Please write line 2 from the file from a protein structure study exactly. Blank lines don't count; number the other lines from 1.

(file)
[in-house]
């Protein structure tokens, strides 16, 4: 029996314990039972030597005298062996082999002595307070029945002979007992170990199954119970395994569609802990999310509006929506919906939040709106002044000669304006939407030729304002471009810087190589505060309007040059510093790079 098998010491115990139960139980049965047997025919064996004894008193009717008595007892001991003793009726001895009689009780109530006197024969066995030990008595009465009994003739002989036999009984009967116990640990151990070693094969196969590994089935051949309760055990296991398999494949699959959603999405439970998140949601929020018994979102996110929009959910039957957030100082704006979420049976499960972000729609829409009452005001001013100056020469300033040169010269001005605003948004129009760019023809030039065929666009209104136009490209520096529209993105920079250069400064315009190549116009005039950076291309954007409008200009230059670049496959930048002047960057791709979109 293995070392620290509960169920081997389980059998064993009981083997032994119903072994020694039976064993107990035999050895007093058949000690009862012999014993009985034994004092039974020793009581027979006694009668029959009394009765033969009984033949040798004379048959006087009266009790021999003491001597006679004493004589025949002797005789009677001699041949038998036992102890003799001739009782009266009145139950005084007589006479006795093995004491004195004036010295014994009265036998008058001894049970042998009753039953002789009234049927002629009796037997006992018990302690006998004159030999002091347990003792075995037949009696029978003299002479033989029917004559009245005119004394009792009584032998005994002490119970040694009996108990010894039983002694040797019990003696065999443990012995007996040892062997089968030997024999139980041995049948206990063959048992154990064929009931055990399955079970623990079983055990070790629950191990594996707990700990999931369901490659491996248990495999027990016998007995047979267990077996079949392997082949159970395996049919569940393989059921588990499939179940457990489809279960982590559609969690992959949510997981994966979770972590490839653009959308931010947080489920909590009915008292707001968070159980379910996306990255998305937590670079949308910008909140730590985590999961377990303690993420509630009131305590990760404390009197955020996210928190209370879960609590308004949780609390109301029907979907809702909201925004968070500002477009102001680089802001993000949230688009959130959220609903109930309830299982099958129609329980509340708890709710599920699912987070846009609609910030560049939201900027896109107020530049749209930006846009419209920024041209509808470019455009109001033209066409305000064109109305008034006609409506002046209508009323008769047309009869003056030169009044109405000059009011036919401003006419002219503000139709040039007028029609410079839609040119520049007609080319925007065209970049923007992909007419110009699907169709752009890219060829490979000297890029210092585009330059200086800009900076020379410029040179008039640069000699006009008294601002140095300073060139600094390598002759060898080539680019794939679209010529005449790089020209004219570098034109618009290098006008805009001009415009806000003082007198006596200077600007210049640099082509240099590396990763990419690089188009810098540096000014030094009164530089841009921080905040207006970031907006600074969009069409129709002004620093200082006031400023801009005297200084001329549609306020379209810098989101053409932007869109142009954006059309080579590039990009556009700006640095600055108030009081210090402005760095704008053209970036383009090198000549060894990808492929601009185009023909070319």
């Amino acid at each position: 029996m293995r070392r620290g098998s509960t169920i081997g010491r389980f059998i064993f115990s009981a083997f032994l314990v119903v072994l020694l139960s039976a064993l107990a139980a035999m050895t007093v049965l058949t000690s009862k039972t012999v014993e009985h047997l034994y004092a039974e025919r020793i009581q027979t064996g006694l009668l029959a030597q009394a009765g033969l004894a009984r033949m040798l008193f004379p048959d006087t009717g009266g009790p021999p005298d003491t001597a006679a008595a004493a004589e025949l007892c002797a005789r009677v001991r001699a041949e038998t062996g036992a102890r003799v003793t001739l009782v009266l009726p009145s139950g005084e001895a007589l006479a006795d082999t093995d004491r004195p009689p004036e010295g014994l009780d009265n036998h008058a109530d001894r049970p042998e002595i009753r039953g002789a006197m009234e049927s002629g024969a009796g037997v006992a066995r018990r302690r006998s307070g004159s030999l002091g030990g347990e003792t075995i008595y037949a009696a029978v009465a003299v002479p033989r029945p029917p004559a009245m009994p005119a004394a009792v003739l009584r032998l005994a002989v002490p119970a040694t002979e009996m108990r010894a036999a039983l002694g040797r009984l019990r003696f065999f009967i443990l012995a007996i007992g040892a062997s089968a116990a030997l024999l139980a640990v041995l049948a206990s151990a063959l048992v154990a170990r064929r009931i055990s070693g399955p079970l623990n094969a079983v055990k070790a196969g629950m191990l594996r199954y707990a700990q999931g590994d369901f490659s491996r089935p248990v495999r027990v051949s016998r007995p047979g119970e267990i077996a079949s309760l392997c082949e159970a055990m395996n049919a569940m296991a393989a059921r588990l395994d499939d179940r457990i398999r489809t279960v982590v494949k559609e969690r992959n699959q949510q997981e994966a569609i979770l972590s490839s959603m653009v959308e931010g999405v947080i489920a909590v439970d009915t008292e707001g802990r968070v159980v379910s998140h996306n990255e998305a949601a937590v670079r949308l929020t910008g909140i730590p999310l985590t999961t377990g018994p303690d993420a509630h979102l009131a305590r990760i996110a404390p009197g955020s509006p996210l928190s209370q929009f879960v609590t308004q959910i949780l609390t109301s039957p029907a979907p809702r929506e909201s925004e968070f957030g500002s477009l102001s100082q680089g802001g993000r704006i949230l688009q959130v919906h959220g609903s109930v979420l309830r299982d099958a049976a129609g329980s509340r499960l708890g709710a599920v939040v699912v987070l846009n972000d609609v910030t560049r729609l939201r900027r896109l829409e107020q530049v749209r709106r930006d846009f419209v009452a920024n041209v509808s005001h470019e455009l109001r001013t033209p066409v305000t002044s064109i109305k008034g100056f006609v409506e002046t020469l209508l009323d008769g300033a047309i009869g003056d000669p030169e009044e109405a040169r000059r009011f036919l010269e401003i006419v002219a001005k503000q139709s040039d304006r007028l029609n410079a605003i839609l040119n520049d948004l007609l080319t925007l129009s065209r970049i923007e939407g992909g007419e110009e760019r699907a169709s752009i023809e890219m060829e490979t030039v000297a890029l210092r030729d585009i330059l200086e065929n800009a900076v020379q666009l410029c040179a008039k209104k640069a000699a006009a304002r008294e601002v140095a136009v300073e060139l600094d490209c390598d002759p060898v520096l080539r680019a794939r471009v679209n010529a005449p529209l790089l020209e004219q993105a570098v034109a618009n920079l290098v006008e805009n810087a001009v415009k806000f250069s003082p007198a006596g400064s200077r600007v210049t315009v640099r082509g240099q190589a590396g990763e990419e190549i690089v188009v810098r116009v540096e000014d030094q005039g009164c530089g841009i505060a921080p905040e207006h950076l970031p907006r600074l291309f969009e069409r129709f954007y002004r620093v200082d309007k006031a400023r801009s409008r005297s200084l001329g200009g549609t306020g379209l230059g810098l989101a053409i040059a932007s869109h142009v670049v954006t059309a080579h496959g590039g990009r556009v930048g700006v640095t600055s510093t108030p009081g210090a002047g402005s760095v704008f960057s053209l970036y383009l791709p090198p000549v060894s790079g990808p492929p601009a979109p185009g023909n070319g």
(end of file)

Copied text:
């Protein structure tokens, strides 16, 4: 029996314990039972030597005298062996082999002595307070029945002979007992170990199954119970395994569609802990999310509006929506919906939040709106002044000669304006939407030729304002471009810087190589505060309007040059510093790079 098998010491115990139960139980049965047997025919064996004894008193009717008595007892001991003793009726001895009689009780109530006197024969066995030990008595009465009994003739002989036999009984009967116990640990151990070693094969196969590994089935051949309760055990296991398999494949699959959603999405439970998140949601929020018994979102996110929009959910039957957030100082704006979420049976499960972000729609829409009452005001001013100056020469300033040169010269001005605003948004129009760019023809030039065929666009209104136009490209520096529209993105920079250069400064315009190549116009005039950076291309954007409008200009230059670049496959930048002047960057791709979109 293995070392620290509960169920081997389980059998064993009981083997032994119903072994020694039976064993107990035999050895007093058949000690009862012999014993009985034994004092039974020793009581027979006694009668029959009394009765033969009984033949040798004379048959006087009266009790021999003491001597006679004493004589025949002797005789009677001699041949038998036992102890003799001739009782009266009145139950005084007589006479006795093995004491004195004036010295014994009265036998008058001894049970042998009753039953002789009234049927002629009796037997006992018990302690006998004159030999002091347990003792075995037949009696029978003299002479033989029917004559009245005119004394009792009584032998005994002490119970040694009996108990010894039983002694040797019990003696065999443990012995007996040892062997089968030997024999139980041995049948206990063959048992154990064929009931055990399955079970623990079983055990070790629950191990594996707990700990999931369901490659491996248990495999027990016998007995047979267990077996079949392997082949159970395996049919569940393989059921588990499939179940457990489809279960982590559609969690992959949510997981994966979770972590490839653009959308931010947080489920909590009915008292707001968070159980379910996306990255998305937590670079949308910008909140730590985590999961377990303690993420509630009131305590990760404390009197955020996210928190209370879960609590308004949780609390109301029907979907809702909201925004968070500002477009102001680089802001993000949230688009959130959220609903109930309830299982099958129609329980509340708890709710599920699912987070846009609609910030560049939201900027896109107020530049749209930006846009419209920024041209509808470019455009109001033209066409305000064109109305008034006609409506002046209508009323008769047309009869003056030169009044109405000059009011036919401003006419002219503000139709040039007028029609410079839609040119520049007609080319925007065209970049923007992909007419110009699907169709752009890219060829490979000297890029210092585009330059200086800009900076020379410029040179008039640069000699006009008294601002140095300073060139600094390598002759060898080539680019794939679209010529005449790089020209004219570098034109618009290098006008805009001009415009806000003082007198006596200077600007210049640099082509240099590396990763990419690089188009810098540096000014030094009164530089841009921080905040207006970031907006600074969009069409129709002004620093200082006031400023801009005297200084001329549609306020379209810098989101053409932007869109142009954006059309080579590039990009556009700006640095600055108030009081210090402005760095704008053209970036383009090198000549060894990808492929601009185009023909070319």